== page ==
A few days ago I bought a new car, a nice little Honda Civic hatchback with a few fancy bells and whistles: low mileage, intact body work, and no strange “popping” sound when you crank the wheel to the left.

All-in-all it’s a good car, and a boon to my personal equity. Furthermore, as an adult I don’t feel embarrassed driving it around town. And yet I feel like I’ve lost something forever.

You see, the new car (the one that runs smoothly) is replacing my old car (the one I love), a 1993 Toyota Corolla 4 X 4 station wagon. Three years ago I bought it from my mom for a bottle of wine and since then it has been my constant companion.

Here’s a list (by no means exhaustive) of things that are “wrong” with the old ’93:

Its left headlight has burnt out, large dents in the body allow dust to billow into the cabin, it’s rusting, the clutch is jerky, the locks don’t work, a litany of strange noises emerge from the undercarriage at unpredictable intervals, the ignition is sticky, the heater is on the fritz, and the melody of its unmuffled engine sings of my arrival from two and a half city blocks away (arguably an advantage).

And yet, if you need to taxi friends to the top of Haeckel Hill, there is no better vehicle for the job. My new car has only minimal clearance — I’ll have to drive gingerly — but the old ‘93 could navigate nearly any obstacle with a simple strategy: give ‘er more gas.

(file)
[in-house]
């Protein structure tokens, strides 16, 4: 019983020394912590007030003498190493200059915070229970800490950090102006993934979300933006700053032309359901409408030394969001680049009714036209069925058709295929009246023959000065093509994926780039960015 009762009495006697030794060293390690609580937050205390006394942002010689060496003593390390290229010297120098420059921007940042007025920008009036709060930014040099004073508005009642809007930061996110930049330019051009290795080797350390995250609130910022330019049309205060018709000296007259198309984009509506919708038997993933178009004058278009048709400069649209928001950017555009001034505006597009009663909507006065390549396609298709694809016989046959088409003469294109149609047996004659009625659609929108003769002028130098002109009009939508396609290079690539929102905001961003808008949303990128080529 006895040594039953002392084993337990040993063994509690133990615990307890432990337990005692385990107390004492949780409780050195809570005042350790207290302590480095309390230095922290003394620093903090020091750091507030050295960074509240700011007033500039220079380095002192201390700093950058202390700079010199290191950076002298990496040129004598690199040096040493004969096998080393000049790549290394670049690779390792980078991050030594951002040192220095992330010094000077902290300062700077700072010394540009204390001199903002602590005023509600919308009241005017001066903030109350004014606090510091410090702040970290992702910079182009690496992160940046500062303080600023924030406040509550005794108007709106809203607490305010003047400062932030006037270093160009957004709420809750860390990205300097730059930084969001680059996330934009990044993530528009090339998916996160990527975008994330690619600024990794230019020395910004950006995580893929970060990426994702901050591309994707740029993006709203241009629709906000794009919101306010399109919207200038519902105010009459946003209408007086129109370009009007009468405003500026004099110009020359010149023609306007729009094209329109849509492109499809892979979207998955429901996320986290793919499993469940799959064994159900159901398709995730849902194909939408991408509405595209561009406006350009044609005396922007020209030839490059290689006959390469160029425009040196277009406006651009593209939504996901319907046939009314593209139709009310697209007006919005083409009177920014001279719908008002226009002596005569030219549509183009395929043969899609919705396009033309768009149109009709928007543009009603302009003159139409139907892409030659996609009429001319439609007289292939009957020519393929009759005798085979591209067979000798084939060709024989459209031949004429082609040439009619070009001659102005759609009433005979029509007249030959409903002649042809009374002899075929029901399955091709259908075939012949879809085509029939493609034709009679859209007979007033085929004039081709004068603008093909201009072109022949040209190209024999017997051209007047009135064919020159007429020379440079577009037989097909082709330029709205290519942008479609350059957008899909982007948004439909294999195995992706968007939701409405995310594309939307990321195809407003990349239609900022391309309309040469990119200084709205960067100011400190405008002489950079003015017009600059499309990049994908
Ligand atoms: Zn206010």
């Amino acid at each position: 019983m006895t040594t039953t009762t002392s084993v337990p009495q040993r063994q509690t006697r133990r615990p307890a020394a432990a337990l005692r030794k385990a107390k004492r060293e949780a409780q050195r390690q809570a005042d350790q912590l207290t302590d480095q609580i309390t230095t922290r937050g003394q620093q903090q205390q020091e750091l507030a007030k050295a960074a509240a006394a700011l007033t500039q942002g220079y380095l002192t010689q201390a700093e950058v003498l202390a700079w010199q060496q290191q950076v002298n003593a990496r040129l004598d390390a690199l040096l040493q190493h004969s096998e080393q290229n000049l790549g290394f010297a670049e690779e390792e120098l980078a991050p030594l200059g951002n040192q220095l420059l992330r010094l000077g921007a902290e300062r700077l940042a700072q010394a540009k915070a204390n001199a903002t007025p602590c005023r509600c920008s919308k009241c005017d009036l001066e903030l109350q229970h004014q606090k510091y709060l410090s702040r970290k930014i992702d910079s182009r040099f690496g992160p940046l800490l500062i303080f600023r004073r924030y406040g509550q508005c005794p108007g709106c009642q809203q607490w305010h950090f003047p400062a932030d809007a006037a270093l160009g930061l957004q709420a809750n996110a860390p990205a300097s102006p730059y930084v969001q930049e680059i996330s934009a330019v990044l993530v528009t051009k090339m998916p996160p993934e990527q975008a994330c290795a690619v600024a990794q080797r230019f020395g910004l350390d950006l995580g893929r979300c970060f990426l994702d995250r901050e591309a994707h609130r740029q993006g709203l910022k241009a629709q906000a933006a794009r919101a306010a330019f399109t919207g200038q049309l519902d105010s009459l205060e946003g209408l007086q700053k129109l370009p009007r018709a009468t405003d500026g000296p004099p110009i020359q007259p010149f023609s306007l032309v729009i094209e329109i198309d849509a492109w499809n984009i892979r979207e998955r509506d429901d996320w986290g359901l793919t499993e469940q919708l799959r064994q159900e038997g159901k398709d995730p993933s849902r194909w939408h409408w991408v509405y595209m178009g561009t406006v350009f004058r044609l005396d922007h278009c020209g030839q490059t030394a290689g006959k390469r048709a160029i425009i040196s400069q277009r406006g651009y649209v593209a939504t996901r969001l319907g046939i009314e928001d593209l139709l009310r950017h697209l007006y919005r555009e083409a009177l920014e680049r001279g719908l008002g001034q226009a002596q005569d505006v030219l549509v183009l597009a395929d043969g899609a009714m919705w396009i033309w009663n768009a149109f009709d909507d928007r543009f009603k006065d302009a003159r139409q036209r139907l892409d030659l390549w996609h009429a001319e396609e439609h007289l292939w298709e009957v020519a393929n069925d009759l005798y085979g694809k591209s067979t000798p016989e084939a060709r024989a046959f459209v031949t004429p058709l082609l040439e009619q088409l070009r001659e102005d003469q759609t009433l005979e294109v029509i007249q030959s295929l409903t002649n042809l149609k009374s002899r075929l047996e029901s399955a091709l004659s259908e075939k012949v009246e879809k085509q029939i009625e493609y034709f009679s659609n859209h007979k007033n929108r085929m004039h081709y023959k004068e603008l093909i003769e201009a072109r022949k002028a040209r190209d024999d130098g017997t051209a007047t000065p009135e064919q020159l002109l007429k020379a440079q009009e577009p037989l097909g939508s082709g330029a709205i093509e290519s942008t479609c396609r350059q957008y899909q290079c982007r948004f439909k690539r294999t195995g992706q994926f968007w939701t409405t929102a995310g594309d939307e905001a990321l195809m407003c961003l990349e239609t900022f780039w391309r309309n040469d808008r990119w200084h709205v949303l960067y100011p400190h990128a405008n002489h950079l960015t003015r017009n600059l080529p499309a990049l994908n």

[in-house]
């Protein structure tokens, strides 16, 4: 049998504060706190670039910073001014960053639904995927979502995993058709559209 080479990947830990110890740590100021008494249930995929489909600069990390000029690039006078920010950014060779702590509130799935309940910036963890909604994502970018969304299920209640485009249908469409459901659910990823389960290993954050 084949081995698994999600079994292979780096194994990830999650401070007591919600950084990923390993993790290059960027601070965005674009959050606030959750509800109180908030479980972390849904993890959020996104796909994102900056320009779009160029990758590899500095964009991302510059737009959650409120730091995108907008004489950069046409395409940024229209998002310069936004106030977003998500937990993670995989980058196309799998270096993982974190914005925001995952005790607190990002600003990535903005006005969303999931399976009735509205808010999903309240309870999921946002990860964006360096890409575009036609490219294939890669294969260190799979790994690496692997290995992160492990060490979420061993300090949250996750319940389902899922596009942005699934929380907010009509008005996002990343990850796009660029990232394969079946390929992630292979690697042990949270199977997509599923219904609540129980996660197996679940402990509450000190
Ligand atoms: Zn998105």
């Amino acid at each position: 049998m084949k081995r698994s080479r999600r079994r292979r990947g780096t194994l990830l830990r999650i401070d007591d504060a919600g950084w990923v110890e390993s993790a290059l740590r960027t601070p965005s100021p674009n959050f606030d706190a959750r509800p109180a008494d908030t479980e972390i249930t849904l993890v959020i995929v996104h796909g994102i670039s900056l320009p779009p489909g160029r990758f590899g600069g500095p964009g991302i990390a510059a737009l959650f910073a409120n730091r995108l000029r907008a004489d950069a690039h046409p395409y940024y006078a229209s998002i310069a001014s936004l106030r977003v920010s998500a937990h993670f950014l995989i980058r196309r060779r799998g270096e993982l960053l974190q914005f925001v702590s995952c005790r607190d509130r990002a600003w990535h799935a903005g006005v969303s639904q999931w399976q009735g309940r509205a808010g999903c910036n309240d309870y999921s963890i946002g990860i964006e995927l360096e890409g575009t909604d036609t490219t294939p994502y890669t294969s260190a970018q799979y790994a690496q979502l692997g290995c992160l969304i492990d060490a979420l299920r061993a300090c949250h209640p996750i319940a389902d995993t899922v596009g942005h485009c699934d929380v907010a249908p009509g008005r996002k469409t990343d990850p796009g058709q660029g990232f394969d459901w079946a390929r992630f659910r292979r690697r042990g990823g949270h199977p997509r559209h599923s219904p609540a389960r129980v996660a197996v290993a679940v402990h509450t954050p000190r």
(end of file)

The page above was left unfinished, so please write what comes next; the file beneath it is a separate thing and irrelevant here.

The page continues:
Now, the literalist in me knows this is nothing more than a story of a young man buying a new vehicle, but the literary critic in me can’t help but focus on a deeper metaphorical significance.

“Give ‘er more gas,” is not just a driving strategy, it’s a way of life — my way of life. Or at least it was.

For most of my twenties, life obstacles could be bested by lowering the pedal to the floor and giving more.

Have a term paper due tomorrow? Brew a pot of coffee and stay up all night. Not full enough? Order another pound of chicken wings. Lost? Find the nearest pub and regroup.

The strategy is long on bluster and short on long-term planning, with little regard for obstacles appearing on the periphery. But by-and-large it got me through my post high-school decade unscathed.

Now I’m 31 and I’ve noticed things changing. All-nighters leave me feeling worse than a jar of farts, chicken wings make me fat, and finding the nearest pub never improves my sense of direction.

A few weeks ago, I was picking my mom up from the airport and running a bit behind, so I broke into a jog, heading towards the terminal. I tripped and ended up leaving my DNA all over the pavement. My mother was horrified, and to this day I still have scabs on my arms. “Givin’ er more gas” was the wrong decision.

So here is my new life strategy: “Slow down and look both ways.”

But I’m not adopting this mantra without regrets. Part of me hates the idea of living a life where common sense trumps enthusiasm, cocktail parties trump keggers, and All-Bran trumps Fruit Loops.

Getting rid of the old ’93 and replacing it with the reliable Civic is just one more drop of water in the tide of responsibility that is rising up to drown me.

But it’s not over just yet. The Toyota still has a full load of 87 octane, so I’ve got one week to “give ‘er more gas.”

Haeckel Hill, anyone?

Peter Jickling is a Whitehorse playwright and the assistant editor of What’s Up Yukon